Ivanov, Vsevolod Vyacheslavovich

Ivanov, Vsevolod Vyacheslavovich

Ivanov, Vsevolod Vyacheslavovich, 1895-1963, Russian short-story writer, novelist, and dramatist, b. Siberia. Ivanov had an adventurous early life as a sailor, circus performer, fakir, and partisan fighter. His talent for vivid description and ironic point of view was discovered and encouraged by Gorky. The novel Armoured Train 14-69 (1922, tr. 1933), based on an episode of Soviet expansion in Siberia, is considered the most important of his many works. A long, semiautobiographical novel, The Adventures of a Fakir, was translated in abridged form in 1935. His later work includes Saga of the Sergeant (tr. 1952).
Vsevolod Vyacheslavovich Ivanov (Все́волод Вячесла́вович Ива́нов ; February 12, 1895, Lebyazhye, now in Pavlodar OblastAugust 15, 1963, Moscow) was a notable Soviet writer praised for the colourful adventure tales set in the Asiatic part of Russia during the Civil War.

Was born in Northern Kazakhstan to a teacher's family. When he was a child Vsevolod ran away to become a clown in a travelling circus. His first story, published in 1915, caught the attention of Maxim Gorky, who advised Vsevolod throughout his career.

Ivanov joined the Red Army during the Civil War and fought in Siberia. This inspired his short stories, Partisans (1921) and Armoured Train (1922).

In 1922 Ivanov joined the literary group Serapion Brothers. Other members included Nikolay Tikhonov, Mikhail Zoshchenko, Victor Shklovsky, Veniamin Kaverin, and Konstantin Fedin.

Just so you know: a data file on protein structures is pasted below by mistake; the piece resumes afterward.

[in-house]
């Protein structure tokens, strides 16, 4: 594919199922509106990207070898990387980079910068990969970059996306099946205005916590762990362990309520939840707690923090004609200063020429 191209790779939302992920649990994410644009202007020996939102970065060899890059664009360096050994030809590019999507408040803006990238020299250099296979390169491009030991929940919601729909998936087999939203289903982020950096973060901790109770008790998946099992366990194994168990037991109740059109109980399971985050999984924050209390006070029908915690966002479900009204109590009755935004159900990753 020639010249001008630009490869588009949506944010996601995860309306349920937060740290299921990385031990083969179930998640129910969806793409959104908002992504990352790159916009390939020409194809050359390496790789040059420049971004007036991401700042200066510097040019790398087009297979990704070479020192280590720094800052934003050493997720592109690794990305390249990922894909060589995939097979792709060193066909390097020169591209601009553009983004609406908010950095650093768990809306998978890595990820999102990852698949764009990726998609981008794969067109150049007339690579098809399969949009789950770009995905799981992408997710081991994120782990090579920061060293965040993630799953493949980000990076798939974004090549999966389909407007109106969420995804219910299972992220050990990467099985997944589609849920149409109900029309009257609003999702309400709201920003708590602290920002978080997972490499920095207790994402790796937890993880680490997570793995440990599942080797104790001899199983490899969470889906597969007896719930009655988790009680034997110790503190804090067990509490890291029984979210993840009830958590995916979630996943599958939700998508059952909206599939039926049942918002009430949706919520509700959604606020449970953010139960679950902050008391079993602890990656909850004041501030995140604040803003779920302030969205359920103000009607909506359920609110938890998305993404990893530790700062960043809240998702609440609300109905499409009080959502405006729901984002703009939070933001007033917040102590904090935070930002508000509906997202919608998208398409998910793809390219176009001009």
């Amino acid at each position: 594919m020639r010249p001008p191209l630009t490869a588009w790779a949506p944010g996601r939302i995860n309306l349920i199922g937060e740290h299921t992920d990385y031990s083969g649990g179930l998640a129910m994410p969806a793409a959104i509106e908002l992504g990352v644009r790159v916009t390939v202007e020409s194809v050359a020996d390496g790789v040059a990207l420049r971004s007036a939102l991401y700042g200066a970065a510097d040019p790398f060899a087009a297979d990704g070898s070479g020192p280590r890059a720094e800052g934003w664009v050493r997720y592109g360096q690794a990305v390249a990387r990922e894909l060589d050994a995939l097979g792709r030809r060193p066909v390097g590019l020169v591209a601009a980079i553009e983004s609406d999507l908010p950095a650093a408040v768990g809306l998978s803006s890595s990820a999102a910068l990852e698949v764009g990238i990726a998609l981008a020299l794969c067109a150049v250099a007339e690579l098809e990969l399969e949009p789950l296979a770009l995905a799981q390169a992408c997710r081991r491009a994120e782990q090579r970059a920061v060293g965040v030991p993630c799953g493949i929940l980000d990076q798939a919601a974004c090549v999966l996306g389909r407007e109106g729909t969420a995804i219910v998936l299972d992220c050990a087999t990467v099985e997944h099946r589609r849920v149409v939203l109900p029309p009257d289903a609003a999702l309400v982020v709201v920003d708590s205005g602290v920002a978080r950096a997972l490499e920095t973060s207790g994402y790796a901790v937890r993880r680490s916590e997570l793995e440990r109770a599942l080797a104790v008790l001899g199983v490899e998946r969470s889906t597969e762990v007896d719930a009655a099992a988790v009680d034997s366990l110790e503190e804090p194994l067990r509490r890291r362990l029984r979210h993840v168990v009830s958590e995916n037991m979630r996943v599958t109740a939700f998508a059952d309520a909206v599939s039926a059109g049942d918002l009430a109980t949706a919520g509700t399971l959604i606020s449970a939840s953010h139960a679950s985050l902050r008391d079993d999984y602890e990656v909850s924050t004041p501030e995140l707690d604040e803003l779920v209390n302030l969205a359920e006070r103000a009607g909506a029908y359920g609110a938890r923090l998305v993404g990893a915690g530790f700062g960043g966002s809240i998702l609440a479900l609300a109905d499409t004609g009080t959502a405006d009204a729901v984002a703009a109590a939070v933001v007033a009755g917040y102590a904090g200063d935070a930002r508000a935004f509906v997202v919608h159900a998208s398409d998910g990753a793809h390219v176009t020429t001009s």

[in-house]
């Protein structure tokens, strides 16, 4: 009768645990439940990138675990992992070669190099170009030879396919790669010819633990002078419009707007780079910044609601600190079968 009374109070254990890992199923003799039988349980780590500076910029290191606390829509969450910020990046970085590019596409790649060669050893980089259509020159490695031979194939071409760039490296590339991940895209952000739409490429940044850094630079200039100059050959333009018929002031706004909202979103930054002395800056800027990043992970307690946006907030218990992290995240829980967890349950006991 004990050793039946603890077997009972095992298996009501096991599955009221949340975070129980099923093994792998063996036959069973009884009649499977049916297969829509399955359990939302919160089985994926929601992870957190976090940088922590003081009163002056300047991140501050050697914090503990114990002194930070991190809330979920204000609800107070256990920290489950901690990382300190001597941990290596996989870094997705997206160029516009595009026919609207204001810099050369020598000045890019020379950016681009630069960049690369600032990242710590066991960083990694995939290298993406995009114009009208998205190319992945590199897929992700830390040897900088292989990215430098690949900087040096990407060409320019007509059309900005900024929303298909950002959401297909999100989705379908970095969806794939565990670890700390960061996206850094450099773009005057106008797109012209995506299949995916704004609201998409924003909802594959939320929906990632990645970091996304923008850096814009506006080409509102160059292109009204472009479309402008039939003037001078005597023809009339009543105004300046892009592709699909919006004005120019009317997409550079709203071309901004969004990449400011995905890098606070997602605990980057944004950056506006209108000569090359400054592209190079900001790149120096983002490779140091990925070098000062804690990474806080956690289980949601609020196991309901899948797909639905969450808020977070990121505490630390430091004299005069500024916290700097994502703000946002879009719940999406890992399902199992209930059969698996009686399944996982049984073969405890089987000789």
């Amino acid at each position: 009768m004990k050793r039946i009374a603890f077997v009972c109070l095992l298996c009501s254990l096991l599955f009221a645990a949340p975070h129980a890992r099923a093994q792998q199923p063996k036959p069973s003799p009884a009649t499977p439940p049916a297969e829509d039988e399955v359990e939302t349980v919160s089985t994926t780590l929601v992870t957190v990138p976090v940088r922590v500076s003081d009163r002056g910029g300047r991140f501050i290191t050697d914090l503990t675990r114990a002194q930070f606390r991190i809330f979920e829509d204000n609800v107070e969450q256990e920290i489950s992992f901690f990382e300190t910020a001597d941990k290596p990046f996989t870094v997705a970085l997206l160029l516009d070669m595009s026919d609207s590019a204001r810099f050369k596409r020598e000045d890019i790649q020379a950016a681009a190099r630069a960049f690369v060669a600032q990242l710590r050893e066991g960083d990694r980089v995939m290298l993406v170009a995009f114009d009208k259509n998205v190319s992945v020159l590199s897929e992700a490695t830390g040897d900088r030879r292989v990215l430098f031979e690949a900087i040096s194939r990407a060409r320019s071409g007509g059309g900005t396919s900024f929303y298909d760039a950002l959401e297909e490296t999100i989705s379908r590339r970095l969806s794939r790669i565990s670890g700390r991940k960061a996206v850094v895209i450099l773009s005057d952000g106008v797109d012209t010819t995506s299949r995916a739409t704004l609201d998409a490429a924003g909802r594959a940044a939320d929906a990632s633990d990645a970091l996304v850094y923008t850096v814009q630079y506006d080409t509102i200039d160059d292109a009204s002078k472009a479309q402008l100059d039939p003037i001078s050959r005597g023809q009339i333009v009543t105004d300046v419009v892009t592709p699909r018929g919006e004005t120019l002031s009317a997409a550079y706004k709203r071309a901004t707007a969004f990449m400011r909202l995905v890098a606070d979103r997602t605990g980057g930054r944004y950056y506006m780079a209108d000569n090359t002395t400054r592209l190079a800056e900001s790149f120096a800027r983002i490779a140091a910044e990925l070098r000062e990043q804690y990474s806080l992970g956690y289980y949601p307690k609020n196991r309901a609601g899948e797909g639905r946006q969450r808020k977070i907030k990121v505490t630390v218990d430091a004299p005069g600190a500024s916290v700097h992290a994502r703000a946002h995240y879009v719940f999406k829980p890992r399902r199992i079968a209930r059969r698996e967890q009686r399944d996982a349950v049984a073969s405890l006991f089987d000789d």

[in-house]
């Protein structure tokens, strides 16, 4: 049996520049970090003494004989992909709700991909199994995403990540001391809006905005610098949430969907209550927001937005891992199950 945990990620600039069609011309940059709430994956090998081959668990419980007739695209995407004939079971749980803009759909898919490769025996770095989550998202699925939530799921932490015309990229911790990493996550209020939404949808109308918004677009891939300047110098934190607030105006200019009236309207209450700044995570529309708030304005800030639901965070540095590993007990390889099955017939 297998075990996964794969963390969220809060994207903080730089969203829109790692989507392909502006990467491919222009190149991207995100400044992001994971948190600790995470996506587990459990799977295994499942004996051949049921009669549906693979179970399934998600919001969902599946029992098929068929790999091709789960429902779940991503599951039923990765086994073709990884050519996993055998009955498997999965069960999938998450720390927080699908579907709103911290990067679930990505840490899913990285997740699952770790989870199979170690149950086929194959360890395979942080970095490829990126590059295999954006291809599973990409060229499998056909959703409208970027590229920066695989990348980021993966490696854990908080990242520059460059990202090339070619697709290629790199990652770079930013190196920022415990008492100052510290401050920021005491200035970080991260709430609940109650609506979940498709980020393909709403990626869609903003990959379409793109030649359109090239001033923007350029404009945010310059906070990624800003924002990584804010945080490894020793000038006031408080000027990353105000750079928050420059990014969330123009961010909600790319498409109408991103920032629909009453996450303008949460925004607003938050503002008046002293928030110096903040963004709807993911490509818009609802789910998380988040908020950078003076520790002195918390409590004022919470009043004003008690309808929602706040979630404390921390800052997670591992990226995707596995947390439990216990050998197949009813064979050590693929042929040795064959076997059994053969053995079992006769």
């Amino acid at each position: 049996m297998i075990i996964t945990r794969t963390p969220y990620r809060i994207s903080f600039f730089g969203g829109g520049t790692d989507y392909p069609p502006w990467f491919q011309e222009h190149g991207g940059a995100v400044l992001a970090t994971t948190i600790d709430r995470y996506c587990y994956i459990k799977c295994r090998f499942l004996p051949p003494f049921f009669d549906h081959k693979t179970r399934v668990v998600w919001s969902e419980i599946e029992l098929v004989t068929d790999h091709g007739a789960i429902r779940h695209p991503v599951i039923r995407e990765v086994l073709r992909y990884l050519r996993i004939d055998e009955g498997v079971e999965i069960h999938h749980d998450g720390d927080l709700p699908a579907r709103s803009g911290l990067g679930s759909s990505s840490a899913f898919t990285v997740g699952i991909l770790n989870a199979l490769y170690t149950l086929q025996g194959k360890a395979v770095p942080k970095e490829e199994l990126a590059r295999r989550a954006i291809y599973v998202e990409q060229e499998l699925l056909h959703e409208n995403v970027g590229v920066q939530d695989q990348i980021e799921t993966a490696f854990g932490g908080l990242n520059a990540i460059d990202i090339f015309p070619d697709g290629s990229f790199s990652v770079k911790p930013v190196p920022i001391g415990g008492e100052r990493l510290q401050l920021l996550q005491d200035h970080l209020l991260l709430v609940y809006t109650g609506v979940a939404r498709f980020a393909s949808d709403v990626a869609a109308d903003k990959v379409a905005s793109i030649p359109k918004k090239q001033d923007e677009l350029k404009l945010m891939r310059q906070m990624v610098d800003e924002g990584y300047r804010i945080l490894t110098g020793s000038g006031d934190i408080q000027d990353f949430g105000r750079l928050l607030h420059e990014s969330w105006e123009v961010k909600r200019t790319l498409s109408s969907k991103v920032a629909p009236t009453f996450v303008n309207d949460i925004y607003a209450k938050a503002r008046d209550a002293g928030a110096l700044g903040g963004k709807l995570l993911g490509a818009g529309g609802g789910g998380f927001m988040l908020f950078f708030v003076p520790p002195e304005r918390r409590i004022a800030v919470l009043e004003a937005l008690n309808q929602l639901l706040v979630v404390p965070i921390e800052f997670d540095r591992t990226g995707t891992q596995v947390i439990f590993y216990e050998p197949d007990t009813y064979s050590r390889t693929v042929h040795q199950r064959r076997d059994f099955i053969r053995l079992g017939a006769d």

Ivanov's first novels, Colored Winds (1922) and Azure Sands (1923), were set in Asiatic part of Asia and gave rise to the genre of ostern in Soviet literature. His novella Baby was acclaimed by Edmund Wilson as the finest Soviet short story ever.

Later, Ivanov came under fire from Bolshevik critics who claimed his works were too pessimistic and that it was not clear whether the Reds or Whites were the heroes.

In 1927 Ivanov rewrote his short story, the Armoured Train 14-69 into a play. This time, the play highlighted the role of the Bolsheviks in the Civil War. After that, his writings saw a marked decline in quality, and he never managed to produce anything equal to his early efforts.

Among his later works, which conformed to the requirements of Socialist Realism, are the Adventures of a Fakir (1935) and The Taking of Berlin (1945). During the Second World War, Ivanov worked as war correspondent for Izvestia.

Vsevolod's son Vyacheslav Vsevolodovich Ivanov became one of the leading philologists and Indo-Europeanists of the late 20th century.


  • Ivanov, Vsevolod. Fertility and Other Stories (European Classics). Evanston, IL: Northwestern University Press, 1998 (paperback, ISBN 0-8101-1547-6).

"Campesinos y bandidos",1930. Vsevolod Ivanov.

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